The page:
Quantifying the role of federal and state taxes in mitigating income inequality
AbstractIncome inequality has risen dramatically in the United States since at least 1980. This paper quantifies the role that the tax policies of the federal and state governments have played in mitigating this income inequality. The analysis, which isolates the contribution of federal taxes and state taxes separately, employs two approaches. First, cross-sectional estimates compare before-tax and after-tax inequality across the 50 states and the District of Columbia. Second, inequality estimates across time are calculated to assess the evolution of the effects of tax policies. The results from the first approach indicate that the tax code reduces income inequality substantially in all states, with most of the compression of the income distribution attributable to federal taxes. Nevertheless, there is substantial cross-state variation in the extent to which state tax policies compress the income distribution attributable to federal taxes. Cross-state differences in gasoline taxes have a surprisingly large impact on income compression, as do sales tax exemptions for food and clothing. The results of the second approach indicate that there has been little change since the early 1980s in the impact of tax policy on income inequality across almost all states.
Download InfoIf you experience problems downloading a file, check if you have the proper application to view it first. In case of further problems read the IDEAS help page. Note that these files are not on the IDEAS site. Please be patient as the files may be large.
Bibliographic InfoPaper provided by Federal Reserve Bank of Boston in its series Public Policy Discussion Paper with number 11-7.
Date of creation: 2011
Date of revision:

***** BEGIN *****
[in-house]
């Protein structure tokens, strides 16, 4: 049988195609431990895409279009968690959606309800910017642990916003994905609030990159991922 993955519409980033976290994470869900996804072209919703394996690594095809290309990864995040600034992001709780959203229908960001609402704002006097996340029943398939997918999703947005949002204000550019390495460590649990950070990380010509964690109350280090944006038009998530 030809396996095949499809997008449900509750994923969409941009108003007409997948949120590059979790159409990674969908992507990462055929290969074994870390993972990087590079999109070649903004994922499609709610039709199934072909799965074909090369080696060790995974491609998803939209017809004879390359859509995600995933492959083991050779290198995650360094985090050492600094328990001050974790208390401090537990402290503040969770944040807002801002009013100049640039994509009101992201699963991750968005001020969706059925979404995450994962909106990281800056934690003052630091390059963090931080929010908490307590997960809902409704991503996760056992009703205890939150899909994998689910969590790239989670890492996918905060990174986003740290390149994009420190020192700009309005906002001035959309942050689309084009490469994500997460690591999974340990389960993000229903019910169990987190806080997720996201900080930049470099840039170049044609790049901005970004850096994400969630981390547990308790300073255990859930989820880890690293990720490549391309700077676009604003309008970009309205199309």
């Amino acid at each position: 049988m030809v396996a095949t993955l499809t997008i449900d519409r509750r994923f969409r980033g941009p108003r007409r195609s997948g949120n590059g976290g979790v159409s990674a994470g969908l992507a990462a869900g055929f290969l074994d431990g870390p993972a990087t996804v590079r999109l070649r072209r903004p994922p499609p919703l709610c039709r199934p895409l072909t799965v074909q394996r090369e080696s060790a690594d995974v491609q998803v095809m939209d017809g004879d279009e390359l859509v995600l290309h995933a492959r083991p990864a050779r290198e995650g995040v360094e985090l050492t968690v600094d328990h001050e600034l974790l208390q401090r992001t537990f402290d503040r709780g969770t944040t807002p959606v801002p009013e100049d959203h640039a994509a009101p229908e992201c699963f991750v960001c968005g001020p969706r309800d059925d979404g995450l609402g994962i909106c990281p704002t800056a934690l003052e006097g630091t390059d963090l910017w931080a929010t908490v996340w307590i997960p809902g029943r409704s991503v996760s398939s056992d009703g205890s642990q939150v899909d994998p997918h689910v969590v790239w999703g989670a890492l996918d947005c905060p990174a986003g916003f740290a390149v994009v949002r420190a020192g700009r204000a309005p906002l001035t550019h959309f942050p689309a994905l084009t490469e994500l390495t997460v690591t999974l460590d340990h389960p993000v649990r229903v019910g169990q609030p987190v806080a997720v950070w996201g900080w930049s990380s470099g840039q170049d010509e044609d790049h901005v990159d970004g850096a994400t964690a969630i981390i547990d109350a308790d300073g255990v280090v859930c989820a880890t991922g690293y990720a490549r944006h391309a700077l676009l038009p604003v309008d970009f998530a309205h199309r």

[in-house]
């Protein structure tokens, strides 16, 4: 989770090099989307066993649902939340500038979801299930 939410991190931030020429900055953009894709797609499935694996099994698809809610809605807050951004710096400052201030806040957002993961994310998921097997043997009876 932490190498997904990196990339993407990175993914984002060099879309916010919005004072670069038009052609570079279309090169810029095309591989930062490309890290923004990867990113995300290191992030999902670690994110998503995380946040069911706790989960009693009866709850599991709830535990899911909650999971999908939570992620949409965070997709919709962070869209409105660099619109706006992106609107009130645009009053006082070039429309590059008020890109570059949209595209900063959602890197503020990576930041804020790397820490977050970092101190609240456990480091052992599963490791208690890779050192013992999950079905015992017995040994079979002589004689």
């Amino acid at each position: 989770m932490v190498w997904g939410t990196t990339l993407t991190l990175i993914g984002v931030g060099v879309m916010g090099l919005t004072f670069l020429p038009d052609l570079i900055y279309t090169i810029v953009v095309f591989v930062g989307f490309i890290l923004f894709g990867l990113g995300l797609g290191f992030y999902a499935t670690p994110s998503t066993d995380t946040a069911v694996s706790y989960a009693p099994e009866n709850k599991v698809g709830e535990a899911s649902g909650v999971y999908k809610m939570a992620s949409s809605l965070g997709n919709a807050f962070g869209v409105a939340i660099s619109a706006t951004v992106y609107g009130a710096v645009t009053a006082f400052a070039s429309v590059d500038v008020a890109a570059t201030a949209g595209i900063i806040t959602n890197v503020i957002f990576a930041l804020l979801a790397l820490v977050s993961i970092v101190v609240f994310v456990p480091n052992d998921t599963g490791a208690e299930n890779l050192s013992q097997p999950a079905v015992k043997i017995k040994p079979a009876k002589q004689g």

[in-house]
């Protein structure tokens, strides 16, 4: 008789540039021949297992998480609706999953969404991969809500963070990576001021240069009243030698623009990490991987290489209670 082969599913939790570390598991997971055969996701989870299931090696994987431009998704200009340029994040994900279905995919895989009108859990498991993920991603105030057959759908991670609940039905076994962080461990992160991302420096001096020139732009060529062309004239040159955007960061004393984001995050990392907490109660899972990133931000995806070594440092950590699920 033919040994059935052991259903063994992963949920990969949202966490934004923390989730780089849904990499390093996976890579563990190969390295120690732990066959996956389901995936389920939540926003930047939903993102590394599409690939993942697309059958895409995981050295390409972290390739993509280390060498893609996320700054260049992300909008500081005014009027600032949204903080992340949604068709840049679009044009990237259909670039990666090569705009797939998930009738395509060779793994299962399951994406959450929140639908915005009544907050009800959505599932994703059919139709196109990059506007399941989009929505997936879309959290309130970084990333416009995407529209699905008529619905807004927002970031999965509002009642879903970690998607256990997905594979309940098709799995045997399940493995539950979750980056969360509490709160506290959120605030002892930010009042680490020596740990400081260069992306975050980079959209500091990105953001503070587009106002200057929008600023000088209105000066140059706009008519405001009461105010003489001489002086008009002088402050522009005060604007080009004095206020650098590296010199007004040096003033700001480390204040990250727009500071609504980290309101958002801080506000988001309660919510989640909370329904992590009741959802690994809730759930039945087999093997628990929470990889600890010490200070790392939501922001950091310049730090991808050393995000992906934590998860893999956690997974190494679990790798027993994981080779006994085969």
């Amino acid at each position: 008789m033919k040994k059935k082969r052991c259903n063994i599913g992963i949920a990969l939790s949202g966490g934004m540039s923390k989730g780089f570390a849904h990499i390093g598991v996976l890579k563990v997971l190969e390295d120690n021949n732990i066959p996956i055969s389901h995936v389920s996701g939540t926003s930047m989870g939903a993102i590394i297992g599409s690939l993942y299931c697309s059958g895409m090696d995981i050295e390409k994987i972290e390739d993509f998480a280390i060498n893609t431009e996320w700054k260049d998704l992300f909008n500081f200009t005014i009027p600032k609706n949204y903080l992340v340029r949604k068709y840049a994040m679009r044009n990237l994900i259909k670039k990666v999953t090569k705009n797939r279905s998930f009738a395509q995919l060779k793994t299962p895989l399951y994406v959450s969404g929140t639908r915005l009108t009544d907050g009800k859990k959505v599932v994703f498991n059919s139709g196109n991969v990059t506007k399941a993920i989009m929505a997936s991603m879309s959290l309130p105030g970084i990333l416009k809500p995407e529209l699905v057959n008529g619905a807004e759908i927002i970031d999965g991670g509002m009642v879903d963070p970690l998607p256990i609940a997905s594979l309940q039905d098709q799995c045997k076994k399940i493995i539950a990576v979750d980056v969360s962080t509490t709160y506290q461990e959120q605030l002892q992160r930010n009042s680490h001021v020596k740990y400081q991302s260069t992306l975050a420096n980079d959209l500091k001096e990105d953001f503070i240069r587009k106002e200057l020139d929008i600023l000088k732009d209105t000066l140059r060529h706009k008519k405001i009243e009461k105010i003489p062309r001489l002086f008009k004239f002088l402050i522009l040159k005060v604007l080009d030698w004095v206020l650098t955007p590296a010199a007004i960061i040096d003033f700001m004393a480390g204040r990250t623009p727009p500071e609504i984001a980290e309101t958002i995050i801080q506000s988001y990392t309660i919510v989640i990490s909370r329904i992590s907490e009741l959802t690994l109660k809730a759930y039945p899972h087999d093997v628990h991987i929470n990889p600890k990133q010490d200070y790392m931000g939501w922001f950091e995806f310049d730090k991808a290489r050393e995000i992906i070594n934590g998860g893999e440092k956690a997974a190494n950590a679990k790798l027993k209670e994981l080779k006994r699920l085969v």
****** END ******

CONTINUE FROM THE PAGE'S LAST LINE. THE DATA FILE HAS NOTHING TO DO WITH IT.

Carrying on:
This paper has been announced in the following NEP Reports:
- NEP-ACC-2011-11-07 (Accounting & Auditing)
- NEP-AGR-2011-11-07 (Agricultural Economics)
- NEP-ALL-2011-11-07 (All new papers)
- NEP-PBE-2011-11-07 (Public Economics)
Please report citation or reference errors to , or , if you are the registered author of the cited work, log in to your RePEc Author Service profile, click on "citations" and make appropriate adjustments.:
- Carola Frydman & Dirk Jenter, 2010.
Annual Review of Financial Economics,
Annual Reviews, vol. 2(1), pages 75-102, December.
- Carola Frydman & Dirk Jenter, 2010. "CEO Compensation," NBER Working Papers 16585, National Bureau of Economic Research, Inc.
- Frydman, Carola & Jenter, Dirk, 2010. "CEO Compensation," Research Papers 2069, Stanford University, Graduate School of Business.
- Carola Frydman & Dirk Jenter, 2010. "CEO Compensation," CESifo Working Paper Series 3277, CESifo Group Munich.
- Emmanuel Saez & Joel Slemrod & Seth H. Giertz, 2012.
"The Elasticity of Taxable Income with Respect to Marginal Tax Rates: A Critical Review,"
Journal of Economic Literature,
American Economic Association, vol. 50(1), pages 3-50, March.
- Emmanuel Saez & Joel B. Slemrod & Seth H. Giertz, 2009. "The Elasticity of Taxable Income with Respect to Marginal Tax Rates: A Critical Review," NBER Working Papers 15012, National Bureau of Economic Research, Inc.
- Berliant, M.C. & Strauss, R.P., 1991.
"State and Federal Tax Equity: Estimates Before and After the Tax Reform Act of 1986,"
RCER Working Papers
297, University of Rochester - Center for Economic Research (RCER).
- Marcus C. Berliant & Robert P. Strauss, 1993. "State and federal tax equity: Estimates before and after the Tax Reform Act of 1986," Journal of Policy Analysis and Management, John Wiley & Sons, Ltd., vol. 12(1), pages 9-43.
- Bruce D. Meyer & Wallace K. C. Mok & James X. Sullivan, 2009.
"The Under-Reporting of Transfers in Household Surveys: Its Nature and Consequences,"
NBER Working Papers
15181, National Bureau of Economic Research, Inc.
- Bruce D. Meyer & Wallace K. C. Mok & James X. Sullivan, 2009. "The Under-Reporting of Transfers in Household Surveys: Its Nature and Consequences," Working Papers 0903, Harris School of Public Policy Studies, University of Chicago.
For technical questions regarding this item, or to correct its authors, title, abstract, bibliographic or download information, contact: (Catherine Spozio).
If references are entirely missing, you can add them using this form.